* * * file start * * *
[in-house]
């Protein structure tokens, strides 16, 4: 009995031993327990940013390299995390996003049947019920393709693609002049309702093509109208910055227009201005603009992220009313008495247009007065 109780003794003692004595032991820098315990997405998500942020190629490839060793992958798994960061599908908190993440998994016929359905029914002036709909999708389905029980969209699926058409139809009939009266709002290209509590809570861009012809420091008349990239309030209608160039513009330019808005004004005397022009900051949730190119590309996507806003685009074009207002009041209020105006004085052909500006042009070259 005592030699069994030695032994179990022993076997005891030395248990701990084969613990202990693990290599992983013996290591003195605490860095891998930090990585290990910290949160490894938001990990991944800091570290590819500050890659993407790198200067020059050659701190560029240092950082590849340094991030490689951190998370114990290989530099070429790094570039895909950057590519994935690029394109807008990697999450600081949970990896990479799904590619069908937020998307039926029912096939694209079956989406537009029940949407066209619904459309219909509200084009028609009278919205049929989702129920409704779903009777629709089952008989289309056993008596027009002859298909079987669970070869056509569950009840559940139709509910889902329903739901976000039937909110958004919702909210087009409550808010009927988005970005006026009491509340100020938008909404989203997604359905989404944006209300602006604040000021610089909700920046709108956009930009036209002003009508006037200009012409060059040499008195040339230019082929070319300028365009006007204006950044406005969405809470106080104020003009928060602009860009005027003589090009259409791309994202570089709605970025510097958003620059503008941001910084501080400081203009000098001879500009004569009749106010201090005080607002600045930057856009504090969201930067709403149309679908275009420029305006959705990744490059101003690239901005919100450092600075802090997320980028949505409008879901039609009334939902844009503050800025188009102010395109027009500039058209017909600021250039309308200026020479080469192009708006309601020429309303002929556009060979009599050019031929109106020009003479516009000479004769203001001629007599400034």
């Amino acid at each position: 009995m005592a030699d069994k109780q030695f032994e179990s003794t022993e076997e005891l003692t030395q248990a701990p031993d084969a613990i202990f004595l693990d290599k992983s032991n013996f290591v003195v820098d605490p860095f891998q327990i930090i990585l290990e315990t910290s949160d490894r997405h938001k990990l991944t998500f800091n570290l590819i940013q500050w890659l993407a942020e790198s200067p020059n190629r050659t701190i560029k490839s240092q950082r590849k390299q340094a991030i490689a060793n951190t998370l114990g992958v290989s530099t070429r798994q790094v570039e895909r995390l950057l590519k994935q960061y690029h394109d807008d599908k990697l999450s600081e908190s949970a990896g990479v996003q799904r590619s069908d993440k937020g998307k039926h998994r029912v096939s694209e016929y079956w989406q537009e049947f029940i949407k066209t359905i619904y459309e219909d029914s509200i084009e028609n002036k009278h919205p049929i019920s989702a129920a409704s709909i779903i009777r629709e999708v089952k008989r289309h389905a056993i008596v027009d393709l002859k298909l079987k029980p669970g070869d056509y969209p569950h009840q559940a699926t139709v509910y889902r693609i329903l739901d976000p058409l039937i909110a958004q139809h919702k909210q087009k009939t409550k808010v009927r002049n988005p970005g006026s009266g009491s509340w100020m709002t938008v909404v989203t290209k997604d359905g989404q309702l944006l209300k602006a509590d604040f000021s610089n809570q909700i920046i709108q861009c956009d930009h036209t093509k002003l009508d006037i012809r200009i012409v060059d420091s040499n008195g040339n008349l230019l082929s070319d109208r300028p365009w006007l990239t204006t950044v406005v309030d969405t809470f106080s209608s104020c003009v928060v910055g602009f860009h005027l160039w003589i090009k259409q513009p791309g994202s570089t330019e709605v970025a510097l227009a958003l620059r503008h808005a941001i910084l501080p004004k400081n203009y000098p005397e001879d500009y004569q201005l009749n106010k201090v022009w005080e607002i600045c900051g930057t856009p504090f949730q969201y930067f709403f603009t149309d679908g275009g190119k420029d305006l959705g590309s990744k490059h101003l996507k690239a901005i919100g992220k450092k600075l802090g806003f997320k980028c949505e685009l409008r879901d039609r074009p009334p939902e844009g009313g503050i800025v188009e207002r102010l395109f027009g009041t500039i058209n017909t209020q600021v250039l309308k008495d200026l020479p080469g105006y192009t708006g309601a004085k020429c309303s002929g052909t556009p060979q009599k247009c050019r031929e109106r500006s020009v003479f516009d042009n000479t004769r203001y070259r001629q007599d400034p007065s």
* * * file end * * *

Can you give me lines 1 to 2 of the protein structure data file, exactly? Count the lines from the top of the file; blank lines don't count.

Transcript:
[in-house]
């Protein structure tokens, strides 16, 4: 009995031993327990940013390299995390996003049947019920393709693609002049309702093509109208910055227009201005603009992220009313008495247009007065 109780003794003692004595032991820098315990997405998500942020190629490839060793992958798994960061599908908190993440998994016929359905029914002036709909999708389905029980969209699926058409139809009939009266709002290209509590809570861009012809420091008349990239309030209608160039513009330019808005004004005397022009900051949730190119590309996507806003685009074009207002009041209020105006004085052909500006042009070259 005592030699069994030695032994179990022993076997005891030395248990701990084969613990202990693990290599992983013996290591003195605490860095891998930090990585290990910290949160490894938001990990991944800091570290590819500050890659993407790198200067020059050659701190560029240092950082590849340094991030490689951190998370114990290989530099070429790094570039895909950057590519994935690029394109807008990697999450600081949970990896990479799904590619069908937020998307039926029912096939694209079956989406537009029940949407066209619904459309219909509200084009028609009278919205049929989702129920409704779903009777629709089952008989289309056993008596027009002859298909079987669970070869056509569950009840559940139709509910889902329903739901976000039937909110958004919702909210087009409550808010009927988005970005006026009491509340100020938008909404989203997604359905989404944006209300602006604040000021610089909700920046709108956009930009036209002003009508006037200009012409060059040499008195040339230019082929070319300028365009006007204006950044406005969405809470106080104020003009928060602009860009005027003589090009259409791309994202570089709605970025510097958003620059503008941001910084501080400081203009000098001879500009004569009749106010201090005080607002600045930057856009504090969201930067709403149309679908275009420029305006959705990744490059101003690239901005919100450092600075802090997320980028949505409008879901039609009334939902844009503050800025188009102010395109027009500039058209017909600021250039309308200026020479080469192009708006309601020429309303002929556009060979009599050019031929109106020009003479516009000479004769203001001629007599400034």